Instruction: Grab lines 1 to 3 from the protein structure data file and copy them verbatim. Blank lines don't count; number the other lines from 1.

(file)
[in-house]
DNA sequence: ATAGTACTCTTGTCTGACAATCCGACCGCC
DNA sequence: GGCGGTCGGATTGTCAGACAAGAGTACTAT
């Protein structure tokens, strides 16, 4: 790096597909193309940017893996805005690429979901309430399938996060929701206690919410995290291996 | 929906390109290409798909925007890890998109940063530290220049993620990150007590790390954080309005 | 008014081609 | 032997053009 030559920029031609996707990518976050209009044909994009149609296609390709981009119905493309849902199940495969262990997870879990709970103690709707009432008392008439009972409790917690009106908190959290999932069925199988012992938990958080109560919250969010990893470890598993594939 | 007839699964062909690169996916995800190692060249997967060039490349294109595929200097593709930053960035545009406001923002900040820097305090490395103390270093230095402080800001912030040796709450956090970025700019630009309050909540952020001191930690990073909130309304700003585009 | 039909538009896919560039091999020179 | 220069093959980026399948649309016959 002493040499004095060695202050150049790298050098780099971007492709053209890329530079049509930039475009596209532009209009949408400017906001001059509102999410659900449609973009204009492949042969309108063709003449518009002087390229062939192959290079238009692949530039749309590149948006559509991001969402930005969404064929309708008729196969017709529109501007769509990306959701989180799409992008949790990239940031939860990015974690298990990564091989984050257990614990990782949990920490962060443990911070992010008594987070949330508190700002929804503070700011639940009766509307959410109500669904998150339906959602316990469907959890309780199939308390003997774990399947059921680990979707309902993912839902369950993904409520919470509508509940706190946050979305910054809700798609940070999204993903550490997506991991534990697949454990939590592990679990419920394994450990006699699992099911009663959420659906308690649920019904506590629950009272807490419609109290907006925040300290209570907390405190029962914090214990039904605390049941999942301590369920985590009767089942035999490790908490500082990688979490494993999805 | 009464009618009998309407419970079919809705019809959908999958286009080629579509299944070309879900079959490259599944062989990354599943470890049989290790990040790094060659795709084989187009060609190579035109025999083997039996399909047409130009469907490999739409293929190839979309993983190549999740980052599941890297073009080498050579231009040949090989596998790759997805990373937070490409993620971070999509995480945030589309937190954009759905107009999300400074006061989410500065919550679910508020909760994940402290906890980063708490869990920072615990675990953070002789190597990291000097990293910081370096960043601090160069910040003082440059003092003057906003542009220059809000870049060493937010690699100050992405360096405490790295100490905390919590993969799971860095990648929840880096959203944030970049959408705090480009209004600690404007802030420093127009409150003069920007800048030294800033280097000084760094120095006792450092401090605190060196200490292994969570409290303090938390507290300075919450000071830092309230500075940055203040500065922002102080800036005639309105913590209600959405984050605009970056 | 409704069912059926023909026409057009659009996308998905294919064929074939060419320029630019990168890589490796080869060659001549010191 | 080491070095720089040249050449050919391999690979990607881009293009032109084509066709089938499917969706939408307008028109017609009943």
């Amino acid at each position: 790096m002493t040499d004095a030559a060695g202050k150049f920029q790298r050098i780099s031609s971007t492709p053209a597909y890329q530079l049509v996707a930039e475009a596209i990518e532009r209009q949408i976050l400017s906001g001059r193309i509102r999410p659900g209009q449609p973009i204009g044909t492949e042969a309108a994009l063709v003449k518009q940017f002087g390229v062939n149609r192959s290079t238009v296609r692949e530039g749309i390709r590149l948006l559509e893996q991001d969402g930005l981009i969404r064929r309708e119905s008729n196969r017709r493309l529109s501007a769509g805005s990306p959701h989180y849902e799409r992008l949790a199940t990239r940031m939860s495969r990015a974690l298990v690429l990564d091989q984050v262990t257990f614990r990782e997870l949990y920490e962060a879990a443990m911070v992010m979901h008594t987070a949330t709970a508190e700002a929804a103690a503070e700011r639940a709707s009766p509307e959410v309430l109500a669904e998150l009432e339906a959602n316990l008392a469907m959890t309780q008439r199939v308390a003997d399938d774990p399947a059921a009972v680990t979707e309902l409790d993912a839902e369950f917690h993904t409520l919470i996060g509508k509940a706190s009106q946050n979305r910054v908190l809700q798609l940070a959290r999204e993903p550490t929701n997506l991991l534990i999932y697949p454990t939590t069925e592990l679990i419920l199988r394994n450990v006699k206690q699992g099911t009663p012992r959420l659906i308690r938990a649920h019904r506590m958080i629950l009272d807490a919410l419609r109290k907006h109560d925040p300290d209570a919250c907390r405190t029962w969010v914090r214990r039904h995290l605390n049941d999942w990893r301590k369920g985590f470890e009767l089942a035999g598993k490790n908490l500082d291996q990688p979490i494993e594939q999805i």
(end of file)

[in-house]
DNA sequence: ATAGTACTCTTGTCTGACAATCCGACCGCC
DNA sequence: GGCGGTCGGATTGTCAGACAAGAGTACTAT